We cultivate active, long-standing relationships with our alumni and partner companies, and we thereby create a foundation of trust from which valuable and respectful cooperation can grow. The Career Center is a visible presence in university life. With experience and expertise, we advise and support students on their path to achieving their career goals – and are often rewarded with top positions in rankings.
6.1 Expand your global understanding: Develop intercultural competence through a semester abroad, dual degree programs, and more.
The international focus is a high priority at WHU – Otto Beisheim School of Management. As a result, our students develop a keen intercultural understanding and are optimally prepared for day-to-day professional life.
WHU maintains a unique network of more than 200 partner universities around the world. From Australia to the USA – the global partner network includes universities on all five continents. A semester abroad is an integral element of the curriculum on the Bachelor in International Business Administration/Management and on all our Master of Science programs. There are therefore no problems with the recognition of credits. Our broad and diverse selection of language and cultural courses will optimally prepare you for your stay abroad. For example, you can choose one of seven languages as part of your Bachelor course. At which foreign university you study is your decision.
6.2 Learn from outstanding faculty staff and guest speakers: Take advantage of the opportunity to learn from an international faculty and top entrepreneurs during your studies.
Outstanding teaching with cutting-edge approaches – we encourage creative and innovative thinking.
Excellence is the cornerstone of our teaching. This aspiration extends well beyond the walls of our lecture halls. Our goal is for our graduates to make an impact as future executives, drawing on their well-rounded practical and theoretical training. All the members of our faculty are also research-active. That allows us to include relevant new findings from business and economic research in our teaching courses. We also organize a diverse program of talks by top experts from German and international start-ups and corporations. Through group projects and case studies, our students learn to think critically and in solution-oriented ways.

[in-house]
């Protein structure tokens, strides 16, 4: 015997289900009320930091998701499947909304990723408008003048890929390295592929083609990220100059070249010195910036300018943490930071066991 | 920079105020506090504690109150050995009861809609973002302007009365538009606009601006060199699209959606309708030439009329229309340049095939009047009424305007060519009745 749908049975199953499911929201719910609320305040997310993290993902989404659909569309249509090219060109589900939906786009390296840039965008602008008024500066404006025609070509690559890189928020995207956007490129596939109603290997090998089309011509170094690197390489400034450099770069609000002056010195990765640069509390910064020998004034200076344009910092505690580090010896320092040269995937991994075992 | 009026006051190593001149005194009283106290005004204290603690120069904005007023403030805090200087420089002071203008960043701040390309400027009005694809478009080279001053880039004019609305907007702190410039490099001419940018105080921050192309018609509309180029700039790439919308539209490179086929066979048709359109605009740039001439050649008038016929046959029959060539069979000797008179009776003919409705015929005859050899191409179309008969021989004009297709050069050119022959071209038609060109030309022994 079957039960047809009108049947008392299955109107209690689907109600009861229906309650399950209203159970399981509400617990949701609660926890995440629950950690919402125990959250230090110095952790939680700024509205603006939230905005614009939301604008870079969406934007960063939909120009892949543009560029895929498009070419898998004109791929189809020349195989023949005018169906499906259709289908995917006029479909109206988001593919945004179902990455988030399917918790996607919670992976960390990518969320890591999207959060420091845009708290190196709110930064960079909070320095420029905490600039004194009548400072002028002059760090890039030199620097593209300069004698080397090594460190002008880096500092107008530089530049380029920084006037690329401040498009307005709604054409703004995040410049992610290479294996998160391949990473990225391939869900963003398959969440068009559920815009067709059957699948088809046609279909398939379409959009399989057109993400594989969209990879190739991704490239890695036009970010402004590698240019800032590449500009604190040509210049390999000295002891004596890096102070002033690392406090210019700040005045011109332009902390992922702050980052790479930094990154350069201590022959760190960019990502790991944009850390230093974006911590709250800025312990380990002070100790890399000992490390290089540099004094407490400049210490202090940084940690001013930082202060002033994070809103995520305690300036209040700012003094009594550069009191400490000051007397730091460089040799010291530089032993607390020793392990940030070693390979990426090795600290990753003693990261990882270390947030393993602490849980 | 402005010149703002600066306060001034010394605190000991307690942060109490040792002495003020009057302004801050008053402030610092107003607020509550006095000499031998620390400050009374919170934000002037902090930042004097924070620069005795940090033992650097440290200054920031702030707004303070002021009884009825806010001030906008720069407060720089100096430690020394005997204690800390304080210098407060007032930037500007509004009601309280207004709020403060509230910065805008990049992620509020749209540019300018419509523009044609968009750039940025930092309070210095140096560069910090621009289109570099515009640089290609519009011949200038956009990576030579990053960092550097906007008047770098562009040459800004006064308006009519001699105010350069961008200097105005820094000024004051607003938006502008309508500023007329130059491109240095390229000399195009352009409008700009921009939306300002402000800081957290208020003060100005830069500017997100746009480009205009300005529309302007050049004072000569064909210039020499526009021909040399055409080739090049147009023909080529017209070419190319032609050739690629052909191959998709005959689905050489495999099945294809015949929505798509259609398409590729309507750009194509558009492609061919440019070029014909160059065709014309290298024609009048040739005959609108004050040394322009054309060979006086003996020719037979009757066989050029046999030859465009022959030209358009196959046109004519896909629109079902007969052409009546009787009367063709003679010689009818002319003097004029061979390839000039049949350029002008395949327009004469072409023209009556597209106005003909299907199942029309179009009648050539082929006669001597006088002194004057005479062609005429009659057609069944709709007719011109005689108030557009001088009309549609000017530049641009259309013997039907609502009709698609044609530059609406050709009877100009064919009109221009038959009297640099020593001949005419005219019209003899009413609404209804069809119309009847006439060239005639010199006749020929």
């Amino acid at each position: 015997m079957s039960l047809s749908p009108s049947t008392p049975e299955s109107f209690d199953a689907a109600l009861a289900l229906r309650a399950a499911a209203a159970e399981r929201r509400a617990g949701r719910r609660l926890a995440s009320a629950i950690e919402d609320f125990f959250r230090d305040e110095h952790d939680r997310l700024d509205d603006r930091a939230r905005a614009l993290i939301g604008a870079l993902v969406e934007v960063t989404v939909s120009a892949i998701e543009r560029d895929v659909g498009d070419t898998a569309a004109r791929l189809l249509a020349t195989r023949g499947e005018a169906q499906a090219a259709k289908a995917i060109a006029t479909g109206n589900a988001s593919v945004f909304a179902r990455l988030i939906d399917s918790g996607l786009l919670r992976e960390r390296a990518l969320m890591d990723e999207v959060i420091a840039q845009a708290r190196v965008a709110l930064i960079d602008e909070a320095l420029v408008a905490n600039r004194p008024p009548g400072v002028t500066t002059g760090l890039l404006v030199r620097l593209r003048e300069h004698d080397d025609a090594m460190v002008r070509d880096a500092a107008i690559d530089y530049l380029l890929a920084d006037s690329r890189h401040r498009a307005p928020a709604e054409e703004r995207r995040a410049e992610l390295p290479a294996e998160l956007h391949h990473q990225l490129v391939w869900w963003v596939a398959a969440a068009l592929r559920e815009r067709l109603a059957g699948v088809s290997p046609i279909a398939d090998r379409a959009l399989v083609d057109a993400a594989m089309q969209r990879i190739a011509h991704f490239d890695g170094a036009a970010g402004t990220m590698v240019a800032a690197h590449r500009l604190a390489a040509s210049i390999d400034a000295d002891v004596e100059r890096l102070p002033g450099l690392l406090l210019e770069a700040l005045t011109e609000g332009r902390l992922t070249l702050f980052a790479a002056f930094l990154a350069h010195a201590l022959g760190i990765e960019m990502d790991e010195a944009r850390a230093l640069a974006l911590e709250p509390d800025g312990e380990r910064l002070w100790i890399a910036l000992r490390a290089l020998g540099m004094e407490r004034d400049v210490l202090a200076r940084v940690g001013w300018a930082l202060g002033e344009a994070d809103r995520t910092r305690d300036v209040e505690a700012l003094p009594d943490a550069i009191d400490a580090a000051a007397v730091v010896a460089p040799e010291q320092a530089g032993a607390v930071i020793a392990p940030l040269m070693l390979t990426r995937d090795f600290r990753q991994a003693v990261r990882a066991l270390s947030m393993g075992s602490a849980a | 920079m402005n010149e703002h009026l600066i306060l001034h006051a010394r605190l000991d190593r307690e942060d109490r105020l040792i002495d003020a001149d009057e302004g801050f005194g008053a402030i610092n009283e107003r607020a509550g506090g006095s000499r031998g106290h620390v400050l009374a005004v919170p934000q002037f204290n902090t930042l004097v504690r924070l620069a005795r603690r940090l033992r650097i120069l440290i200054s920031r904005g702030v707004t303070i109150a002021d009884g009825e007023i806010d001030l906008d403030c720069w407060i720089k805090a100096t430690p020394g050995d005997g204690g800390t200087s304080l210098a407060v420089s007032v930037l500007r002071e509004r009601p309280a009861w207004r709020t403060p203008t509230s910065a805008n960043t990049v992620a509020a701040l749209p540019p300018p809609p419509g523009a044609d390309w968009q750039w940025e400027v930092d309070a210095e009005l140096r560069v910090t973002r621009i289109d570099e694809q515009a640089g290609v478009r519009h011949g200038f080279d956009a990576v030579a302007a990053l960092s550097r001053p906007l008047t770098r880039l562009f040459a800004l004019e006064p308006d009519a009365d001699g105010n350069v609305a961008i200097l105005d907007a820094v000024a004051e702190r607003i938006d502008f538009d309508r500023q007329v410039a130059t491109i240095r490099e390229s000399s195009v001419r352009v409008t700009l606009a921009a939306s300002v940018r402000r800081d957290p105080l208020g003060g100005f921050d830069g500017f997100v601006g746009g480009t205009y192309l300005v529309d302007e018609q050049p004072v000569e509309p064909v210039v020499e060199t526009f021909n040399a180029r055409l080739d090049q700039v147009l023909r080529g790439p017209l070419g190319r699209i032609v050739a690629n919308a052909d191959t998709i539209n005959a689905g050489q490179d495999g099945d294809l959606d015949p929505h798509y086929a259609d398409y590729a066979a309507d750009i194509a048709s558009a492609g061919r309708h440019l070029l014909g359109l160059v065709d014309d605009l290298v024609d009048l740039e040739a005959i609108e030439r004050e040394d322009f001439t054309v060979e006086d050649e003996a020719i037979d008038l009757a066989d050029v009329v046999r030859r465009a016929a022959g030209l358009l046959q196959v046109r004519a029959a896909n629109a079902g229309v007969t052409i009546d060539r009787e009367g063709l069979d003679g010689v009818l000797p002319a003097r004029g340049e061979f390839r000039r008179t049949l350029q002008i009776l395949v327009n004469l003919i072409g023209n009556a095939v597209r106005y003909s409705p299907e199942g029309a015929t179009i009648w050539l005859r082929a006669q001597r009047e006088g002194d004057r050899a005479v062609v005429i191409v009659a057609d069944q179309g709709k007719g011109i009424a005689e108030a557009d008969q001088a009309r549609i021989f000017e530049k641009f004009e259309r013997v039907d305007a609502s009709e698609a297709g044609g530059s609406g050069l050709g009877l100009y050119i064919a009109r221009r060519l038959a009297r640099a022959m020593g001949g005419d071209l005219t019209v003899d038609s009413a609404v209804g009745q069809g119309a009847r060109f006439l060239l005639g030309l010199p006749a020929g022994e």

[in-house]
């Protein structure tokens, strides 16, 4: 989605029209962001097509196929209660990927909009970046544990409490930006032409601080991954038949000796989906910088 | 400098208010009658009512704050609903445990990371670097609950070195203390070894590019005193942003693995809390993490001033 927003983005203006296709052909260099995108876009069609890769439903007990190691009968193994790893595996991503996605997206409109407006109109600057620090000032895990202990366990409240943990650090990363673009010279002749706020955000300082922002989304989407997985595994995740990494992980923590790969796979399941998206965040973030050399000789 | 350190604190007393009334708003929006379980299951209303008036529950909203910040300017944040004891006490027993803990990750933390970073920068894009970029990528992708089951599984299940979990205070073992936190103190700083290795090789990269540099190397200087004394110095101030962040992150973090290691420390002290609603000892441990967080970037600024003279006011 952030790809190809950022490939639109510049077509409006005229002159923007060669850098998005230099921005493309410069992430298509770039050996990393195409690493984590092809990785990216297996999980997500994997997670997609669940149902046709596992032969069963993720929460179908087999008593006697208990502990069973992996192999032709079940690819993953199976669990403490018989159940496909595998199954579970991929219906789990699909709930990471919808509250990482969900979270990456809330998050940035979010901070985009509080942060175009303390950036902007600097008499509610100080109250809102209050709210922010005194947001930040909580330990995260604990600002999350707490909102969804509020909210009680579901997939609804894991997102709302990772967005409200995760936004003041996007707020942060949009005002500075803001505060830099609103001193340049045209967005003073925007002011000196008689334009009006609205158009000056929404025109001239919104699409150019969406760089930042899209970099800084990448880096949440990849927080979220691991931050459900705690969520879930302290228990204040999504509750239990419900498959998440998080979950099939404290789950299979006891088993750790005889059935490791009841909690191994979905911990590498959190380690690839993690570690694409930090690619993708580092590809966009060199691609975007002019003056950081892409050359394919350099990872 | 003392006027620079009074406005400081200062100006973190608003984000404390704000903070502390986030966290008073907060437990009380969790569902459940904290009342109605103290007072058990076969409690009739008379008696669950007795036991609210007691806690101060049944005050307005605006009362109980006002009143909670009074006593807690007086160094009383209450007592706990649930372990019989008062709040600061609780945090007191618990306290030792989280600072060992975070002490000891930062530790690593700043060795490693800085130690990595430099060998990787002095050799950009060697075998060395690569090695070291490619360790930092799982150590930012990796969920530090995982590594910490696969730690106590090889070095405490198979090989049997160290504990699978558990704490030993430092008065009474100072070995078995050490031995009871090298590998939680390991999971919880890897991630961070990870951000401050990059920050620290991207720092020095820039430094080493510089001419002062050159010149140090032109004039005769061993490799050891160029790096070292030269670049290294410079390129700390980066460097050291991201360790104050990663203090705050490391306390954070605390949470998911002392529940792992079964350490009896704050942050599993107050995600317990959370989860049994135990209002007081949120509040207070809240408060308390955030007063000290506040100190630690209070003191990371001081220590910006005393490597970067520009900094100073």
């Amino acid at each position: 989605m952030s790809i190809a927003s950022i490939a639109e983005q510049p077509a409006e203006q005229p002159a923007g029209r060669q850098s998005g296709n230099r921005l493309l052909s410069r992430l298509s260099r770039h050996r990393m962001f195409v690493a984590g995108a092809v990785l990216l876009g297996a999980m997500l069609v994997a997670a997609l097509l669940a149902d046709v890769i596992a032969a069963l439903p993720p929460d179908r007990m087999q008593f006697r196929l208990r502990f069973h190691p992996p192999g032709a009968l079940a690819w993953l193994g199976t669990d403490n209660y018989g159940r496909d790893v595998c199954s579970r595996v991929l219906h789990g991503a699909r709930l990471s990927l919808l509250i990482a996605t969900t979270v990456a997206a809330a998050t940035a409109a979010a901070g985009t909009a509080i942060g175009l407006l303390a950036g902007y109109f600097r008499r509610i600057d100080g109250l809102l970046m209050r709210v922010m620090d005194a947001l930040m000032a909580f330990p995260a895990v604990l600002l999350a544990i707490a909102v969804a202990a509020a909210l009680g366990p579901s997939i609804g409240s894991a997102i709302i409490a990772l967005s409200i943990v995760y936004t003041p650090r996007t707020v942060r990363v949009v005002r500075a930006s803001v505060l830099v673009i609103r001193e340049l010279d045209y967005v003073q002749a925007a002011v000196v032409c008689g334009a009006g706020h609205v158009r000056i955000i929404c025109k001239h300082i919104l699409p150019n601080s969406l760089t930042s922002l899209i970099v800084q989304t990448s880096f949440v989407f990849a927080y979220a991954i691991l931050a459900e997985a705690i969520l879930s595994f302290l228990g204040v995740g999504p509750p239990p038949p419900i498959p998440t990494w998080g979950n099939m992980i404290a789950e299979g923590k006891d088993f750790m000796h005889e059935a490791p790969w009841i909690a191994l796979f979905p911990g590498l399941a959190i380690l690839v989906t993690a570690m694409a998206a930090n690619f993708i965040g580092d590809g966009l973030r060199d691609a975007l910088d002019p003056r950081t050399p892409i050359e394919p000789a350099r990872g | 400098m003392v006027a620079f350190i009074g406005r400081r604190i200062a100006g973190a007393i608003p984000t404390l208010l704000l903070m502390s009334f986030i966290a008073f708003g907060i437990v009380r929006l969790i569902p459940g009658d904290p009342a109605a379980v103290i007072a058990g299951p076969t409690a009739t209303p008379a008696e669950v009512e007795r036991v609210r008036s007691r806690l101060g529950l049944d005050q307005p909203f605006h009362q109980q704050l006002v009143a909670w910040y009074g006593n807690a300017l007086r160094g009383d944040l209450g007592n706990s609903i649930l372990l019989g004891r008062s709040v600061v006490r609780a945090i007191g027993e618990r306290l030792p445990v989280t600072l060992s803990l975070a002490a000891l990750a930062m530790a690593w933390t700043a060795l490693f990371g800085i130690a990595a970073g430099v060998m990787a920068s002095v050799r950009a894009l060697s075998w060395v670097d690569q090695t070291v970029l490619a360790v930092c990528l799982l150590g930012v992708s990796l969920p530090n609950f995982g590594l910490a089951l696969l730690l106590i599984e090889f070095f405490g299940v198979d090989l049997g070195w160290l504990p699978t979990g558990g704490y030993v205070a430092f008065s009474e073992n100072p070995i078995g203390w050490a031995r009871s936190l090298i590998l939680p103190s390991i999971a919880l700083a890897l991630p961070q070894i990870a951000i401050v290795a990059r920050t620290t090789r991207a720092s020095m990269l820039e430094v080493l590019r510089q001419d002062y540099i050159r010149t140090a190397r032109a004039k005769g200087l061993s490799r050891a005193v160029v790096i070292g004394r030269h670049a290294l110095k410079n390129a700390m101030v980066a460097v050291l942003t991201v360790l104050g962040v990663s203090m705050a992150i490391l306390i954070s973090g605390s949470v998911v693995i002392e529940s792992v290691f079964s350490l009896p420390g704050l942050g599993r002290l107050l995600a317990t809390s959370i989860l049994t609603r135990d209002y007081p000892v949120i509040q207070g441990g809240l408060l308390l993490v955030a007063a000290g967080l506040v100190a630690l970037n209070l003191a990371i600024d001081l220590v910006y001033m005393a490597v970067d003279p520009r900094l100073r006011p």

6.3 Be a part of WHU: Establish a network with businesspeople, founders, and alumni around the world.
- Business network and career start – we’ll help you build a career.
Through the Master course you gain access to the WHU network, which provides you with unique career opportunities. You can get intensive coaching at an outstanding career center, helping you to define and achieve your career goals. The WHU Career Center also supports successful exchange between companies, students, and alumni.
With a variety of career development measures for students of all Master courses, we offer comprehensive career advice and many opportunities for establishing contact with company representatives and alumni.
Even though the tightly structured study courses at WHU place great demands on students, life at the university encompasses far more. Many of our students take the time to enrich their university experience by getting involved with one of the numerous student clubs. Sports, music, art, drama, social engagement or stock market club – campus life has something to offer everyone. The enthusiasm with which our students pursue common goals, and put ideas and inspiration into action, speaks for the “WHU spirit” that is valued so highly by all university groups.
Have a look at the list of all student groups to see how diverse student life is at WHU!
- In Praxi – WHU Alumni Association
Studying at WHU creates a bond between students and their Alma Mater, and the WHU spirit lives on long after graduation. In Praxi, WHU’s alumni association, contributes to and supports this connection in many ways. So it’s no surprise that over 90 percent of all WHU graduates become members of In Praxi – WHU Alumni Association.
The non-profit organization was founded in 1988 by the members of the first graduating class at WHU. From its inception, In Praxi has remained an independent, member-led and -financed organization whose members are eager to maintain their contact with the university and with one another after graduation. This large community benefits not only alumni and the school, but also current and future students.
Still not sure whether to do a Master in Management or a Master in Finance? Do you have any other questions? Or do you find it all too good to be true? – If so, come see for yourself!
The WHU Master Team will be happy to help and advise you.